Culprits, Innocents and Outsiders: Heartland Visions

April 29 - August 29, 2009

Curated by Kevin Cole

William Hawkins, Three Hanging Men, 1985, Enamel on Masonite, 32" x 48", Collection of Robert A. Roth

Self-taught and outsider art is a worldwide phenomenon. America’s Heartland boasts some of the most distinct, recognized and collected artists in this genre – as well as some whose talents are not so recognized. This exhibition features art by venerable artists William Hawkins (1895-1990) and Elijah Pierce (1892-1984), plus works by lesser-known artists Mary Borkowski (1916-2008), Mary Frances Merrill (1920-1999), visionary Morris Ben Newman (1883-1980), David Pond (1940-2001), and stone carver Ernest “Popeye” Reed (1919-1985).

Inspired by accounts of the 1986 exhibition, 1 + 3 from Ohio, curator Kevin Cole culled several stellar Midwest public and private collections to produce an exhibition that reflects the rich, innovative and diverse work of these artists.Culprits, Innocents and Outsiders: Heartland Visions highlights artists including Borkowski, Merrill, Newman and Pond whose work has rarely, if ever, been seen in Illinois.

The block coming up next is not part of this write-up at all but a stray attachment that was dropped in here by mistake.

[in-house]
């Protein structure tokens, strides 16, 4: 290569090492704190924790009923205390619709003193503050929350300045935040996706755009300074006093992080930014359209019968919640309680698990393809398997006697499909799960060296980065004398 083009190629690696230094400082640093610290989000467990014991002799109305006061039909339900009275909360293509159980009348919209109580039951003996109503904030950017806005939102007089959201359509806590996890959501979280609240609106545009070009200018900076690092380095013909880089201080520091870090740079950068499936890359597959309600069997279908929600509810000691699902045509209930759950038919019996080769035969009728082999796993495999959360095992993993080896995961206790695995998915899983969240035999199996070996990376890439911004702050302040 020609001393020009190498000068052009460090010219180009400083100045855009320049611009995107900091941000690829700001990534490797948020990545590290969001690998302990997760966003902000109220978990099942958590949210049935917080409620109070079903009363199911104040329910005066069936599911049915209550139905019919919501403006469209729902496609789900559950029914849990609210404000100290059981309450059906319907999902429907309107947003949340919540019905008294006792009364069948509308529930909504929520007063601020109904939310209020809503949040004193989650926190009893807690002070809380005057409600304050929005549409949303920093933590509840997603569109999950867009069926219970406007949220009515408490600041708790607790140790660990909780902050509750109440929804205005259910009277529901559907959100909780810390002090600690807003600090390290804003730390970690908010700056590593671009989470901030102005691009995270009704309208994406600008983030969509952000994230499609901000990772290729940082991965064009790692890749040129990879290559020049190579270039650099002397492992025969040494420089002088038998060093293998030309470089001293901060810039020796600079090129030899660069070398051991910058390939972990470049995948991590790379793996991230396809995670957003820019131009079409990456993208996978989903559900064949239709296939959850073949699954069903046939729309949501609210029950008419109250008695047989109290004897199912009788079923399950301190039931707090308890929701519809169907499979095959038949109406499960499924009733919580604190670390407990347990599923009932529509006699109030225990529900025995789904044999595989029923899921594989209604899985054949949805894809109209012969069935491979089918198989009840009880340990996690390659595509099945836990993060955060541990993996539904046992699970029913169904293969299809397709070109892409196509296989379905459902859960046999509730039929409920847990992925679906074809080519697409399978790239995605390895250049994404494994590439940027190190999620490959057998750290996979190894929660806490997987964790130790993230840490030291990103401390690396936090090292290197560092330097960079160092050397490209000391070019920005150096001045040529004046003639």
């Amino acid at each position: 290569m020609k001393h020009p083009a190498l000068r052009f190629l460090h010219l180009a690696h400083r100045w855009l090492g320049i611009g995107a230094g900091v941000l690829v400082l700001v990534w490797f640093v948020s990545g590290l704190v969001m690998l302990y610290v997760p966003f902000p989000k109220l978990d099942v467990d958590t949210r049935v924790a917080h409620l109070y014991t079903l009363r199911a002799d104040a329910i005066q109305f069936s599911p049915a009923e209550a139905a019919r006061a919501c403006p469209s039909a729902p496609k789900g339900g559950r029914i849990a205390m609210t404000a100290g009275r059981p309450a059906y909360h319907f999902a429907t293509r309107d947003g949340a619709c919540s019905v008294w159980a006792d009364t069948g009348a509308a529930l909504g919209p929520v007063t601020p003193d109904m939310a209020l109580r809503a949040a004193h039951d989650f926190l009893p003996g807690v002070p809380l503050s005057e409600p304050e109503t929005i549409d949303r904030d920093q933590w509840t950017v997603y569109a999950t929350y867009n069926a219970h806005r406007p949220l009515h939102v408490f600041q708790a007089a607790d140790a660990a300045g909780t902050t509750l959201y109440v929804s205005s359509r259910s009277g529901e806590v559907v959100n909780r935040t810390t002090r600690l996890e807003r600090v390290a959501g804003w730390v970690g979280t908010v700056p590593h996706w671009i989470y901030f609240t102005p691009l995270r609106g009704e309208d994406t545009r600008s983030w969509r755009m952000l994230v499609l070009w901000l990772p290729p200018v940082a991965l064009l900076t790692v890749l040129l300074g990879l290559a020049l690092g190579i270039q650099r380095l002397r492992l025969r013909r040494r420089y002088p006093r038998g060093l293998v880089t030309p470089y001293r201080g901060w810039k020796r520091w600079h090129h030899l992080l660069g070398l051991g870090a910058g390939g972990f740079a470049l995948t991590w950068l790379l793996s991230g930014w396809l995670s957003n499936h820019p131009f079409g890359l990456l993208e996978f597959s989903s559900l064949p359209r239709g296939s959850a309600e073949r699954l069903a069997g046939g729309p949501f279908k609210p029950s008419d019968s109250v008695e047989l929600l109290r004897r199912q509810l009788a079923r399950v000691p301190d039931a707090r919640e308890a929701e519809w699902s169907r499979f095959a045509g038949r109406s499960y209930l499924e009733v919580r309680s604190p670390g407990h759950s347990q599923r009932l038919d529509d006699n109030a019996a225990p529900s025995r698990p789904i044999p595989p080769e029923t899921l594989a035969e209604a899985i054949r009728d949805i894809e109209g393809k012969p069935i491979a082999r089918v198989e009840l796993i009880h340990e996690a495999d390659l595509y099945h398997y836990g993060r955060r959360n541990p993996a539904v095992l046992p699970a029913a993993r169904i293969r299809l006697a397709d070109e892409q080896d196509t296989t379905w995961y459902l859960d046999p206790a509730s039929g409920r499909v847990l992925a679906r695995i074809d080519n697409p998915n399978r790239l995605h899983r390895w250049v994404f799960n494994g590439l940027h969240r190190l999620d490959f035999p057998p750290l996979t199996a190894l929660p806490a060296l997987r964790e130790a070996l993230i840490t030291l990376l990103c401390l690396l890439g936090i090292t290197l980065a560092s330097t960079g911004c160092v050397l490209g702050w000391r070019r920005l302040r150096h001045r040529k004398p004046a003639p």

Whether notable or newly exhibited, the work of these artists reflects a creative spirit and expression that is very often moving and poignant; impressive and worldly, sometimes humorous, and always personal. Revealed are values such as: love, independence, self reliance and a strong work ethic, expressed through such subjects as family, religion, personal tragedy, current and political events, America’s heritage, and nature. Simply put, this art presents America’s Heartland experience without a filter. It is the raw presentation of individuals compelled to create using whatever means and materials necessary; and the independent spirit of a region exemplified by the artists who call it home.